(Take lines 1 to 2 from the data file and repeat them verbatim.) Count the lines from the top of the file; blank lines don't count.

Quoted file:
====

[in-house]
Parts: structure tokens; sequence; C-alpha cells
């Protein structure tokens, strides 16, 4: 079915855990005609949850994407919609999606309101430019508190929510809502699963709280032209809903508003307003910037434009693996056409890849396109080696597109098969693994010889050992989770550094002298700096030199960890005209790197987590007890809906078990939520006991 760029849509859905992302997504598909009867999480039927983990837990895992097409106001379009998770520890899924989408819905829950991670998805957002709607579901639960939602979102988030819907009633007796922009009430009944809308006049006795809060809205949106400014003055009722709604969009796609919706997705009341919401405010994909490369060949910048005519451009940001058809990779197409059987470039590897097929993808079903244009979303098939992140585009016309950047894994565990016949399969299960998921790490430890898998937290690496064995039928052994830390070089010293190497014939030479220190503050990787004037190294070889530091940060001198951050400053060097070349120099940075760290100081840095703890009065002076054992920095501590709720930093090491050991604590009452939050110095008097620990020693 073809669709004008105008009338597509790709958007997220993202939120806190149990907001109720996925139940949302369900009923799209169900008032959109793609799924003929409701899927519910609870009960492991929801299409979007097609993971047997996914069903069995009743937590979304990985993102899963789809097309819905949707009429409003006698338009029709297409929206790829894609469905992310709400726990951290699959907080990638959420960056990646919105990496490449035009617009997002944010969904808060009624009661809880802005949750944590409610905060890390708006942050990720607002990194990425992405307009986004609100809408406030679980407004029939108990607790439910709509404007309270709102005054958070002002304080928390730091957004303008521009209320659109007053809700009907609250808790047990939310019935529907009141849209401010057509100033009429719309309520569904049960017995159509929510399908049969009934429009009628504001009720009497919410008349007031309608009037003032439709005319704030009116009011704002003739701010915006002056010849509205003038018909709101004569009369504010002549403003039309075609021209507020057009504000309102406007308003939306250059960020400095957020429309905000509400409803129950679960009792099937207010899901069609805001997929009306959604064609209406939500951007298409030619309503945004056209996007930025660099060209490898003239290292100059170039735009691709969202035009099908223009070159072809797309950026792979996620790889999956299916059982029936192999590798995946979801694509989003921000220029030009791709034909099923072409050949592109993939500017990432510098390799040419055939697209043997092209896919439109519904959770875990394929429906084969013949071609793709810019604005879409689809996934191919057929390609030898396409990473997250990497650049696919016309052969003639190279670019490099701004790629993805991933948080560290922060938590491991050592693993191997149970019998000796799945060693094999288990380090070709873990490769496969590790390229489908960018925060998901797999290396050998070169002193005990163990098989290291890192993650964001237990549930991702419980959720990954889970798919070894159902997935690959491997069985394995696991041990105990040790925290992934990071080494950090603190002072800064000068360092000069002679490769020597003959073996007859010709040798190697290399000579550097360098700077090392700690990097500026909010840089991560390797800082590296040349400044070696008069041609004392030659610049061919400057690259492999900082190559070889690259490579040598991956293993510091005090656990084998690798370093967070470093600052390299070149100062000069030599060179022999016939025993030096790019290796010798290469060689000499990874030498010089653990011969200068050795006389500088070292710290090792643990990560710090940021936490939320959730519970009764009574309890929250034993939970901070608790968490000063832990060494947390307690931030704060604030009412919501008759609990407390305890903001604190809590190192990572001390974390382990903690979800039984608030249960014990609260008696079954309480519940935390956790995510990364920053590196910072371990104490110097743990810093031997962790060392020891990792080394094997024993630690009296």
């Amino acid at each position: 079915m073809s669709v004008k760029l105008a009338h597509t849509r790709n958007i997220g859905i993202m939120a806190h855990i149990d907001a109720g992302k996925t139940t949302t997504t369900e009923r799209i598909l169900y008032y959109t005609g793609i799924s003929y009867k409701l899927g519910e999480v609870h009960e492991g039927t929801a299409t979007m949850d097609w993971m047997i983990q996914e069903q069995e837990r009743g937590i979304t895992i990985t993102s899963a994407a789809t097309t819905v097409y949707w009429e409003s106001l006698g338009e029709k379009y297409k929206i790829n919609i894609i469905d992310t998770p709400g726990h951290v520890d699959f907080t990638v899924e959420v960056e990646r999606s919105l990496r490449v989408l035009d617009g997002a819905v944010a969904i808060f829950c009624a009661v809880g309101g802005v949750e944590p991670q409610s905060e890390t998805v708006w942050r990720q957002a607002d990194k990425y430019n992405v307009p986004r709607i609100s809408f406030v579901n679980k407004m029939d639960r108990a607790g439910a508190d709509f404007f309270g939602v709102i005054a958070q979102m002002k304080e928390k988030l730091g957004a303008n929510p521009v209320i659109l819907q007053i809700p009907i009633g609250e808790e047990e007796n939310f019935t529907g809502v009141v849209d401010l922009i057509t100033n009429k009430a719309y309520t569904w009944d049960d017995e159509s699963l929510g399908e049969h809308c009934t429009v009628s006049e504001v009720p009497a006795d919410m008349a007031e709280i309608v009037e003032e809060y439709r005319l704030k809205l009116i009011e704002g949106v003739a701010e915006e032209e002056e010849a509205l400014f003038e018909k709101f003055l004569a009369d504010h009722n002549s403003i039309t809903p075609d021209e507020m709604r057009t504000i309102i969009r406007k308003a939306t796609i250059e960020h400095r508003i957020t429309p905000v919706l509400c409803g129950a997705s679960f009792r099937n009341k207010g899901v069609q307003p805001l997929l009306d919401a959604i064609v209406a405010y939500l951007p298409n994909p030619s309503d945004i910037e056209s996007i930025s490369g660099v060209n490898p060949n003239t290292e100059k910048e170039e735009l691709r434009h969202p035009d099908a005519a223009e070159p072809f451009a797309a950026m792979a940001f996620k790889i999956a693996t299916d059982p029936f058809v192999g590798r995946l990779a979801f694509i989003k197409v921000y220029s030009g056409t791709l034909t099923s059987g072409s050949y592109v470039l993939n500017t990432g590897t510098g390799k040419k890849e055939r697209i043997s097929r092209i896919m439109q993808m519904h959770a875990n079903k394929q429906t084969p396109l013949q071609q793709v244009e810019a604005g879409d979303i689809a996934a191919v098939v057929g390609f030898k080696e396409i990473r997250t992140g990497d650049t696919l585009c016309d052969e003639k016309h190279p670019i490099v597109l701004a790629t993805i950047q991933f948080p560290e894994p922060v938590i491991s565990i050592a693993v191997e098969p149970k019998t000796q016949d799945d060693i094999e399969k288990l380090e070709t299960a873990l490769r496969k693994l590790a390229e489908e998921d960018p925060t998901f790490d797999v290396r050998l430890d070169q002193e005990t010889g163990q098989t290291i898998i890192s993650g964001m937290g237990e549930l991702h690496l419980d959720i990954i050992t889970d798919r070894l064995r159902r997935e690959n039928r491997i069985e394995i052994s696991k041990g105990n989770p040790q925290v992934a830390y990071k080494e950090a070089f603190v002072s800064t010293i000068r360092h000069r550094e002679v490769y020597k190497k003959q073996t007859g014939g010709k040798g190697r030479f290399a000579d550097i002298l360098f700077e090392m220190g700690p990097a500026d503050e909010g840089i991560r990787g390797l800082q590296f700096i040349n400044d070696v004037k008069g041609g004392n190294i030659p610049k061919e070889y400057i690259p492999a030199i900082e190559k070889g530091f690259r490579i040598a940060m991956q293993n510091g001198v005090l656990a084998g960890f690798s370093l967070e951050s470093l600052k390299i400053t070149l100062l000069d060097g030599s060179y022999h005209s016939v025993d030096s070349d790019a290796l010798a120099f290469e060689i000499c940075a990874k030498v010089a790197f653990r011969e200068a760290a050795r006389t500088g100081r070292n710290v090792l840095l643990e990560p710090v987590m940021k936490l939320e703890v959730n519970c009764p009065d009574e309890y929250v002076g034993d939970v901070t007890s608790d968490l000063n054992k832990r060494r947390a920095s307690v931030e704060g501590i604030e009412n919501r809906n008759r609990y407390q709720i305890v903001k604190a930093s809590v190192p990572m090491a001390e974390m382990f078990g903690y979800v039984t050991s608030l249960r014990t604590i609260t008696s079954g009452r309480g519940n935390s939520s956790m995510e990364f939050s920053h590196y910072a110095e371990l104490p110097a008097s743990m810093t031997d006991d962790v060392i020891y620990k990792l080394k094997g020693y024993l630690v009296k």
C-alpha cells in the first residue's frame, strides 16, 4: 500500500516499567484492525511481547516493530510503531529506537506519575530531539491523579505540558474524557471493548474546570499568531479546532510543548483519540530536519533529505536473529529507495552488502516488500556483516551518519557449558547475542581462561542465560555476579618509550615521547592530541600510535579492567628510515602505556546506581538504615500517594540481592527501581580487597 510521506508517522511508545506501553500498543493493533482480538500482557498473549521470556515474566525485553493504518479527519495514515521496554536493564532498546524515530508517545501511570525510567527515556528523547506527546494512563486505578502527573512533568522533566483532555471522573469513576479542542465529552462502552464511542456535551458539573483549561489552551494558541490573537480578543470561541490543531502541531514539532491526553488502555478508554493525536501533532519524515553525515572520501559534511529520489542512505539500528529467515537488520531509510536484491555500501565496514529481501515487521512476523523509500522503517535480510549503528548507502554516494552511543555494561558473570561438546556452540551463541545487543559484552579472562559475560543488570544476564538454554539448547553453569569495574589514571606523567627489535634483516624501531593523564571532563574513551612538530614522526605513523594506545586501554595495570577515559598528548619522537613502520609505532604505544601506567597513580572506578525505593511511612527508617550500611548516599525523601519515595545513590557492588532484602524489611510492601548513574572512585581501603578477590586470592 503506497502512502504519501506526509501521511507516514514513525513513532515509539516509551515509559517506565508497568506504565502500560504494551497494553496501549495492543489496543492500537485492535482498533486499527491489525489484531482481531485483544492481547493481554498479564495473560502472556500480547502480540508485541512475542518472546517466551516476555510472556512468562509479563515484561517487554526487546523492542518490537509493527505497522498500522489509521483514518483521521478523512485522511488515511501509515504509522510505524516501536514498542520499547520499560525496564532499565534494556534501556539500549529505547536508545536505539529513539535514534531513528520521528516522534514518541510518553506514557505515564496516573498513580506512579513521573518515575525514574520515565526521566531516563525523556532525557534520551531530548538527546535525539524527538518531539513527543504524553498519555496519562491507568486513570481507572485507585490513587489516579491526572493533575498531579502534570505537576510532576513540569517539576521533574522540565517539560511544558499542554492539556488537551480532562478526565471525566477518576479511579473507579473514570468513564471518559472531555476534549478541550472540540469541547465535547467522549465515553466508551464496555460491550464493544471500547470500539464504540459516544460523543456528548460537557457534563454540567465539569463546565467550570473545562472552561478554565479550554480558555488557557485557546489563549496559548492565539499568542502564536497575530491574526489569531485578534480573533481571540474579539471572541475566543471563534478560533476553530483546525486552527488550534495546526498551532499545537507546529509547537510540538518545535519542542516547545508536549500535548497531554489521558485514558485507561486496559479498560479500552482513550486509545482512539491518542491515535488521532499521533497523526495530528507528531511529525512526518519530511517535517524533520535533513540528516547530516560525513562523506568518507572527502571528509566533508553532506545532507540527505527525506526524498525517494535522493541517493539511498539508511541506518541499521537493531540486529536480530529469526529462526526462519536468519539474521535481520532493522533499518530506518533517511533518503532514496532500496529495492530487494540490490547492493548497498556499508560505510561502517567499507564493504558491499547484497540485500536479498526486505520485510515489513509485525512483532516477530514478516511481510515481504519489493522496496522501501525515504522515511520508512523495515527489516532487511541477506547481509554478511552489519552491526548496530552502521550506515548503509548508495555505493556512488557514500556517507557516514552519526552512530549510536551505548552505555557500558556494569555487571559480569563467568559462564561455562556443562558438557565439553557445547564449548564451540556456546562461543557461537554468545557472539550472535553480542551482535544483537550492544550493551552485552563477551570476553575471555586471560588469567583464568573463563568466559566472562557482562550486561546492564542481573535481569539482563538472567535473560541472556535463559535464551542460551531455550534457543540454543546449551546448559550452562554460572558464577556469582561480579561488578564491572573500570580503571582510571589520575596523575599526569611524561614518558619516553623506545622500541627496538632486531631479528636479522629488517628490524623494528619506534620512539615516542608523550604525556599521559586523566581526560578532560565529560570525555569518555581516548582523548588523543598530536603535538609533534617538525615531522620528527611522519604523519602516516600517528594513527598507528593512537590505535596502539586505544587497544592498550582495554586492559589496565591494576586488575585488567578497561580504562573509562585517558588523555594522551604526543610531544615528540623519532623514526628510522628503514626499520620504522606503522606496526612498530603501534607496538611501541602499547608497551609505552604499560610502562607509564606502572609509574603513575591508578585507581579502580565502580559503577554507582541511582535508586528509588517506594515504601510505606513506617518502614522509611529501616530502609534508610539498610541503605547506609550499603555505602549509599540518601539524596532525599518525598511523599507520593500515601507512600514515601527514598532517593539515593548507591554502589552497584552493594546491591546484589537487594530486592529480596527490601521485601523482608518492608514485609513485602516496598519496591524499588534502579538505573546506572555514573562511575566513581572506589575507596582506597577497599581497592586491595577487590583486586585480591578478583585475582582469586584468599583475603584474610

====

[in-house]
Parts: structure tokens; sequence; C-alpha cells